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TEM Methods for Mapping Acid Drainage

Example Research Project supported by the ASEG Research Foundation

Julie Elders: TEM Methods for Mapping Acid Drainage

Host Institution: Monash University

Supervisor: Jim Cull and B McPhail


Project Summary

Acid drainage generated by the Loy Yang coal mine overburden pile poses a potential environmental risk to the surrounding fauna, flora, and surface waters, as well as the underlying groundwater system. The overburden pile hosts a heterogeneous distribution of coal and sand and clay rich sediments. The generation of acid drainage is primarily attributed to trace concentrations of pyrite that are capable of generating low pH, acidic effluent upon exposure to atmospheric oxygen. Over the past decade, evidence of acid drainage in the overburden pile has been manifested in the form of low pH (2.5-4.5) surface seepage on the western batters.

A multidisciplinary approach that incorporated geophysical, hydrogeological, and geochemical techniques was employed over the west end of the overburden. A coincident-loop, time-domain electromagnetic (TEM) survey was conducted to identify regions of elevated electrical conductivity within the survey area. The acquired data were interpreted in three ways:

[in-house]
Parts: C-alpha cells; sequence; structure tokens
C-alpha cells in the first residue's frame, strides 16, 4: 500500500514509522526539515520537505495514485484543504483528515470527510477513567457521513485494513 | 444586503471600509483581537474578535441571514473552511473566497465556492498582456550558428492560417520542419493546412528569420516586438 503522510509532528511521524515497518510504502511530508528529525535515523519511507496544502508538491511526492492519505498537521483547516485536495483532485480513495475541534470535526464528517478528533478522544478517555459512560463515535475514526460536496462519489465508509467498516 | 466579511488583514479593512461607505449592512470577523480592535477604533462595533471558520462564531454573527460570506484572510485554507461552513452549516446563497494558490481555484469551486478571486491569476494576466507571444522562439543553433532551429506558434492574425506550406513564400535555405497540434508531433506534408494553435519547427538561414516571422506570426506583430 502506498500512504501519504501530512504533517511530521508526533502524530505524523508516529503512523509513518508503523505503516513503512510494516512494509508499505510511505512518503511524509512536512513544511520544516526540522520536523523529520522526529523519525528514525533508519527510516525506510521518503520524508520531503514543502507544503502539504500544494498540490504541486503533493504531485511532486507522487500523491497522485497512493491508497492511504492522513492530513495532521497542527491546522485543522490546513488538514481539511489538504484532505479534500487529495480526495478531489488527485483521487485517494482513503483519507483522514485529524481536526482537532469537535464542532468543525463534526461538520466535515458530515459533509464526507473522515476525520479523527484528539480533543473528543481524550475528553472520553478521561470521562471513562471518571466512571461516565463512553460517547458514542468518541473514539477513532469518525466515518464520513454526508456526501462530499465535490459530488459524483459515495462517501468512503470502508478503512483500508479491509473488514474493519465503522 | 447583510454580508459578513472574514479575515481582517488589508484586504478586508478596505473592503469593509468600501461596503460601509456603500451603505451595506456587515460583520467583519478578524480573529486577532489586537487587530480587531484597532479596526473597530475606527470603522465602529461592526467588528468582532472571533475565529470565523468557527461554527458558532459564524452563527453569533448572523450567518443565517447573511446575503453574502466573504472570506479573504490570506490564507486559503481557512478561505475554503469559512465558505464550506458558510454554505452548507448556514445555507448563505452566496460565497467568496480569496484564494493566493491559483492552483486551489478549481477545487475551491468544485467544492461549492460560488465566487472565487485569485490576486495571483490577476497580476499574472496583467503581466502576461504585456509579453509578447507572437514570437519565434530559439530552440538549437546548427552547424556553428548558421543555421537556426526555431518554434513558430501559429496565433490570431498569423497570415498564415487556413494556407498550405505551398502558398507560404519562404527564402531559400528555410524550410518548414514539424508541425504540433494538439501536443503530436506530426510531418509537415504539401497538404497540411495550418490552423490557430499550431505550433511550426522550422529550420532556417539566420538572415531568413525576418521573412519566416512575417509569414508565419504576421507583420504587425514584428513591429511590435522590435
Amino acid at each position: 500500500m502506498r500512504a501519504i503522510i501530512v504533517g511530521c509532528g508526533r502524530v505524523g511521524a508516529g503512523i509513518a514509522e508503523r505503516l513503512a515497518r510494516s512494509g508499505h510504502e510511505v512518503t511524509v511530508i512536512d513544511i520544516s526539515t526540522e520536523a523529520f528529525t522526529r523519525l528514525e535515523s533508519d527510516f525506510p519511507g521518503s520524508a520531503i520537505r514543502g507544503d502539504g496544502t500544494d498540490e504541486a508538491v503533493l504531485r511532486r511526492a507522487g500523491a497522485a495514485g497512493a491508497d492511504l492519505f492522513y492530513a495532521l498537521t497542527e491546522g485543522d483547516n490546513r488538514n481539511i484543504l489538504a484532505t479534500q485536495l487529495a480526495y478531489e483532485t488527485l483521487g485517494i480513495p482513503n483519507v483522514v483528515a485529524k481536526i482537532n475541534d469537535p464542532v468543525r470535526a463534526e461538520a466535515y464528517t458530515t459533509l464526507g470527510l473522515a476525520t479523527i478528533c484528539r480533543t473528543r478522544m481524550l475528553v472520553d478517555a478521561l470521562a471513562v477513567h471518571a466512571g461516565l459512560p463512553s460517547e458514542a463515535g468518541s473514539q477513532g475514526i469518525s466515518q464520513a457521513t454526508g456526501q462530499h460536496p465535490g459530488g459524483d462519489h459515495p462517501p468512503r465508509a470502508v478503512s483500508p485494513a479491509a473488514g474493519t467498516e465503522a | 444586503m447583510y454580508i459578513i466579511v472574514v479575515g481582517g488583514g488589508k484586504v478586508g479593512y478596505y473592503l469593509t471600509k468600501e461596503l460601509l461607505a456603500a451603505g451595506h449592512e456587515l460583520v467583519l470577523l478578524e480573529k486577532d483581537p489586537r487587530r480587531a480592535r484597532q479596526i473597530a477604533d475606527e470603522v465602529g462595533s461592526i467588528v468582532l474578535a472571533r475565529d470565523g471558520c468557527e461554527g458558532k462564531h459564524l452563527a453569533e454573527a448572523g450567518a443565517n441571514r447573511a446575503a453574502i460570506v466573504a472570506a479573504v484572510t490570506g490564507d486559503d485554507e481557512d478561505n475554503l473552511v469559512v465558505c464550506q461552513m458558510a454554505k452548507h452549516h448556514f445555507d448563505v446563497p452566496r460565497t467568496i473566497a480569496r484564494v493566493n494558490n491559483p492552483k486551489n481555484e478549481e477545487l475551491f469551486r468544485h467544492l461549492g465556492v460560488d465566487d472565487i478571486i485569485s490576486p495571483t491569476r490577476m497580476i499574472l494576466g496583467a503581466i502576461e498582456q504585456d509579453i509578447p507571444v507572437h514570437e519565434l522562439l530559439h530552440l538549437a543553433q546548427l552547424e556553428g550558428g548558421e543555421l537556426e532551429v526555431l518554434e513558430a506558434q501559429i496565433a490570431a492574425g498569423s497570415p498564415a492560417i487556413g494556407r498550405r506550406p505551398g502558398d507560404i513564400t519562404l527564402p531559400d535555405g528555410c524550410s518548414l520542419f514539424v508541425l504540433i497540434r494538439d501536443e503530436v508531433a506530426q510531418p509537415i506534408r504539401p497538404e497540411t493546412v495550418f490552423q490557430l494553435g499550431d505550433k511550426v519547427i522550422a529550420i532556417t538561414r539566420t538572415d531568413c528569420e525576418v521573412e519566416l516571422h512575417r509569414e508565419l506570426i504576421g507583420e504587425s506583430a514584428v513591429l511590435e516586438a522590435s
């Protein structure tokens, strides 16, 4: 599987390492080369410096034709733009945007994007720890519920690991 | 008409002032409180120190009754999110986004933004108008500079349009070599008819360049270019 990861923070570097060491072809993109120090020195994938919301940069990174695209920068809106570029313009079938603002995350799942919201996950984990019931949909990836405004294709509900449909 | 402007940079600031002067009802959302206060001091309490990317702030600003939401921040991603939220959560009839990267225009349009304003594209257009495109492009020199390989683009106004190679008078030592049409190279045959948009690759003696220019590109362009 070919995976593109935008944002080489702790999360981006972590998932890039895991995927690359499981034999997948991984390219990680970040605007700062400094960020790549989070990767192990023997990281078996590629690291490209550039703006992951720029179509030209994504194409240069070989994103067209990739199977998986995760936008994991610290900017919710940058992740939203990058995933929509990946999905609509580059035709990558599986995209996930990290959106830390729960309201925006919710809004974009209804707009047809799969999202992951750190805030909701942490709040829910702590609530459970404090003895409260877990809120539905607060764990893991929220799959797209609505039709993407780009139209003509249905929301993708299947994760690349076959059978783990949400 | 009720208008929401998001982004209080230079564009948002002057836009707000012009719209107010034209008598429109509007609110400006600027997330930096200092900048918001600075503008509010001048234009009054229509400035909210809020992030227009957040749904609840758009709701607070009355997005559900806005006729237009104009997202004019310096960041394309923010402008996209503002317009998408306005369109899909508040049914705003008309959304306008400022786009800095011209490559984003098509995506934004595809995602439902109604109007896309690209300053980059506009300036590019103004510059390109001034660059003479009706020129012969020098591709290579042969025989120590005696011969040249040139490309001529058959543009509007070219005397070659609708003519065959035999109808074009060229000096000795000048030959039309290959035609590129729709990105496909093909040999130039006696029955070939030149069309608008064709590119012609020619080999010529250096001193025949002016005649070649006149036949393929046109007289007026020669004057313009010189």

1. TEM mapping was used to define regions of potential acid drainage,
2. Conductivity-depth inversion of the individual line data was conducted to identify the depth to the water table, and
3. Geochemical water sampling results were compared to apparent conductivity variations to help quantitatively interpret the TEM response.

Results from the TEM survey identified two regions of elevated electrical conductivity on the western batters of the overburden pile. The position of these regions correlates with surface seeps present immediately west of the anomalies. The layered-earth model developed from the TEM data has successfully determined the depth to the water table. The model correlates well with the hydrogeological data and, in particular, has identified a surfacing of the water table in two regions where seepage is evident. Additionally, the results indicate that the depth of the water table increases to the east and to the north. This interpretation is consistent with the south-westerly slope of the natural ground surface and the overburden pile. Finally, it was possible to identify a constant relationship between the TEM data and the electrical conductivity of the pore water, which indicates that the geophysical anomalies identified within the overburden pile may indeed reflect regions of high pore water conductivity, which are likely to correlate to acid drainage contaminated waters.

The successful correlation of the TEM data to both the hydrogeological and geochemical data available within the survey area, indicates that TEM can successfully be used to identify regions of acid drainage in heterogeneous environments such as those encountered in spoil and tailings piles from mining operations.

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